Century-Old Nunziato Florists Closes, Building Sells for $3.6 M - Sunnyside PostTuesday, January 08, 2019
Nunzato Florists at 51-28 Roosevelt Ave. (Queens Post)Dec. 26, 2018 By Nathaly PesantezWoodside’s Nunziato Florists has closed, with the Roosevelt Avenue building it called home recently selling and marking the end of an era for the neighborhood.The florist, located at 51-28 Roosevelt Ave., closed up shop in recent months after operating out of the one-story building on the busy corridor for nearly a century.Property records show that the shop, along with the two-story home next door at 51-24 Roosevelt Ave., were sold for about $3.68 million in late November.The property at 51-24 Roosevelt Ave., next to the flower shop, which sold as part of the same transaction. (Google Maps)The buyer is listed simply as “52 Roosevelt Ave Inc,” but shares an address with AA Realty First, a Flushing-based real estate management company.The developer has yet to file new building or demolition plans, and did not immediately respond to questions about its plans for the property.Nunziato Florists... https://sunnysidepost.com/century-old-nunziato-florists-closes-building-sells-for-3-6-m
Longue Vue hosts Banksy of flowers Lewis Miller, master of guerrilla floral design - The AdvocateTuesday, January 08, 2019
That’s what they’re meant to do.”“Doing very well” is a bit of an understatement. Miller has been the florist of choice for events as diverse as a “Babylonian Garden Party” staged in the Metropolitan Museum of Art, as well as a picnic in Central Park inspired by Georges Seurat’s pointillist masterpiece “A Sunday Afternoon.” Vogue, Flower, Forbes, Haute Living, Architectural Digest and The New Yorker (calling him the “Banksy of Flowers”) have all written about the “renegade” “guerrilla” floral designer in the last 12 months.Miller won’t be in New Orleans long enough to create a "flower flash," a feat usually accomplished in 45 minutes under cover of darkness. +6 img src="data:image/png;base64,iVBORw0KGgoAAAANSUhEUgAAAAQAAAADCAQAAAAe/WZNAAAAEElEQVR42mM8U88ABowYDABAxQPltt5zqAAAAABJRU5ErkJggg==" alt="Lewis Miller 3.jpg" class="img-responsive lazyload full" width="1241" height="1238" data-sizes="auto" data-srcset="https://bloximages.newyork1.vip.townnews.com/theadvocate.com/content/tncms/assets/v3/editorial/3/81/3813b46e-d94b-11e8-b6ef-1f9406db2839/5bd359ec231a5.image.jpg?resize=200%2C200 200w, https://bloximages.newyork1.vip.townnews.com/theadvocate.com/content/tncms/assets/v3/editorial/3/81/3813b46e-d94b-11e8-b6ef-1f9406db2839/5bd359ec231a5.image.jpg?resize=30... https://www.theadvocate.com/new_orleans/entertainment_life/arts/article_d2abe736-d94a-11e8-8c4c-9ba946986727.html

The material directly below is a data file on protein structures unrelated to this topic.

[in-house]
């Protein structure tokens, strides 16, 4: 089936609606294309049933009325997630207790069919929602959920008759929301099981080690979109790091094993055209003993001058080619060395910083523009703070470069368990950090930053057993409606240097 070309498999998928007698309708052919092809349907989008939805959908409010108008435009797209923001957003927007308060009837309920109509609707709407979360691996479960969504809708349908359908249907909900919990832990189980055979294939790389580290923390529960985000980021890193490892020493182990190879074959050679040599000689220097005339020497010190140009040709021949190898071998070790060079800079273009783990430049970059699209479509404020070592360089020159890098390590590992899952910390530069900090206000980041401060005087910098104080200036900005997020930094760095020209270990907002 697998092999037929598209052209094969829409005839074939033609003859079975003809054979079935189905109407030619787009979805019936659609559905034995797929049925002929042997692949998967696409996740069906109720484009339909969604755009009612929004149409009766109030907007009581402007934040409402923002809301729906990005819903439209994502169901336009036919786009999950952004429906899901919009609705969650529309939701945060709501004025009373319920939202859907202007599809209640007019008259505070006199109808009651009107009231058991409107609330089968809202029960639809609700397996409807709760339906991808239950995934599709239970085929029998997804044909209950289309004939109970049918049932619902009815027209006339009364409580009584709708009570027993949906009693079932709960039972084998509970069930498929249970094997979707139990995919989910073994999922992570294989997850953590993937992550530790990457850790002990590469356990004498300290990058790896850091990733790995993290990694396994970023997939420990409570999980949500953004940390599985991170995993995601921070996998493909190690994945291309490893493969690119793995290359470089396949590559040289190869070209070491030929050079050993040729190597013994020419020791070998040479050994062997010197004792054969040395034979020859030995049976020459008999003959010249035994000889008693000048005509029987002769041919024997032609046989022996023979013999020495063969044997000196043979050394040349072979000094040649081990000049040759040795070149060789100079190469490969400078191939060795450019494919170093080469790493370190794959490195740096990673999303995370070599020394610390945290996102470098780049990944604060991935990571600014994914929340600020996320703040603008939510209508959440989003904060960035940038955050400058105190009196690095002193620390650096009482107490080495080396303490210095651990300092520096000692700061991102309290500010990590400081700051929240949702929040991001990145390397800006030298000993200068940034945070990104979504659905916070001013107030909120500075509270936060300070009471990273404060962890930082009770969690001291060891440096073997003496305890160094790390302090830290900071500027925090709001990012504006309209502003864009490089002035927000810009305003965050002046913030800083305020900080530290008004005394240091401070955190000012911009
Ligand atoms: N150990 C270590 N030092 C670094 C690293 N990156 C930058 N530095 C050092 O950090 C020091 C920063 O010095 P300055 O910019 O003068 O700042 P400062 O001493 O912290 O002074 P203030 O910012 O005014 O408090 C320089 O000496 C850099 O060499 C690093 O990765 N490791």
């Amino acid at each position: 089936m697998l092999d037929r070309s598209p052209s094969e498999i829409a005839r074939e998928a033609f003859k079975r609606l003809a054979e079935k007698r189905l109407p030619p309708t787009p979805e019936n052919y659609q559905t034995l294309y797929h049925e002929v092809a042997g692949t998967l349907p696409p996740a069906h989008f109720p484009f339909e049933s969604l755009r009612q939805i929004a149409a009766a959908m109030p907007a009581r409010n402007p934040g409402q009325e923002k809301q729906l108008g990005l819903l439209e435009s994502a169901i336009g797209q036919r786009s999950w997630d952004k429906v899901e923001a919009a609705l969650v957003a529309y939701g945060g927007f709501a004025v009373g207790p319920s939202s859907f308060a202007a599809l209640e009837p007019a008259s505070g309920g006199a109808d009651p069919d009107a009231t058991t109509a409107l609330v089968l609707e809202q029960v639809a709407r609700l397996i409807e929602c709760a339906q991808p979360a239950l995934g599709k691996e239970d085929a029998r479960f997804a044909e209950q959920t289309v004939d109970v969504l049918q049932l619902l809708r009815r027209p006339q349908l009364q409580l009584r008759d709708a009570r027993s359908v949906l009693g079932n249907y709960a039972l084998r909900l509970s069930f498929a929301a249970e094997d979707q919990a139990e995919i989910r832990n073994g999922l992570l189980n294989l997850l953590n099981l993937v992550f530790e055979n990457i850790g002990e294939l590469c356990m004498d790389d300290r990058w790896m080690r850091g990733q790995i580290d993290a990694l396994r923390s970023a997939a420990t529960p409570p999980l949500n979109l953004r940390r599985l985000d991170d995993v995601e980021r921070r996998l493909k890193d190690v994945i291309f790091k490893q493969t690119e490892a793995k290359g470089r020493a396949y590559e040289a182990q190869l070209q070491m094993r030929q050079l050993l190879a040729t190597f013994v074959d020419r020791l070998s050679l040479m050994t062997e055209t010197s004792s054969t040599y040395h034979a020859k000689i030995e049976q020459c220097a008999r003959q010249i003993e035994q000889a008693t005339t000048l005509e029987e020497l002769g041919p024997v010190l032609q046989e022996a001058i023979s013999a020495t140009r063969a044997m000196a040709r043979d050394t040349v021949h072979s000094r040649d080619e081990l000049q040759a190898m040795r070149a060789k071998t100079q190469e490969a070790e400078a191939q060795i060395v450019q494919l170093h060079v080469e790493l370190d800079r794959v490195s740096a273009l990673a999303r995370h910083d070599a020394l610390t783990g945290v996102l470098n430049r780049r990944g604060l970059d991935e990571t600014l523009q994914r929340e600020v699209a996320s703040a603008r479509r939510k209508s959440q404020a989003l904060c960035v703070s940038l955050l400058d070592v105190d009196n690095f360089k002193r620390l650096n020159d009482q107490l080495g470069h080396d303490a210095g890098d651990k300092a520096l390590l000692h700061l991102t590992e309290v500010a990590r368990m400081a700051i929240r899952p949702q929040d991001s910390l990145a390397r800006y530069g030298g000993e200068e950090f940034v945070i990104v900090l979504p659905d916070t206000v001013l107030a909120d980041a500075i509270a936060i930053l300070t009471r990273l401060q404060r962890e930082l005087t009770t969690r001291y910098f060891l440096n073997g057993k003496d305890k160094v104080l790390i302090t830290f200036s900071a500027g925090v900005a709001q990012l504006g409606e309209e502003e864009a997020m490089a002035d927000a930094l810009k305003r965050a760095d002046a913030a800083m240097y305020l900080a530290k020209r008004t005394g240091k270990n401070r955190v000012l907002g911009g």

Protea flowers a rare treat from down under - West Hawaii TodayTuesday, January 08, 2019
This latter method is especially suited to types that have a tendency to bend over as they lose their freshness.ADVERTISING If you are not familiar with protea, ask your local florist to show you the various types now being produced, what each is called, and how long they will last. If you’re looking for something special, proteas are worth checking out. Other long lasting floral gifts include dendrobium, cymbidium orchids, anthuriums, birds of paradise, heliconias and other flowering Hawaiian exotics.For further information on the protea family, contact your local UH College of Tropical Agriculture Extension Service office in Hilo or Kona. Several books are available like Sunset’s Western Garden Book to give you tips on growing these amazing plants. Share this story... http://www.westhawaiitoday.com/2018/10/21/features/protea-flowers-a-rare-treat-from-down-under/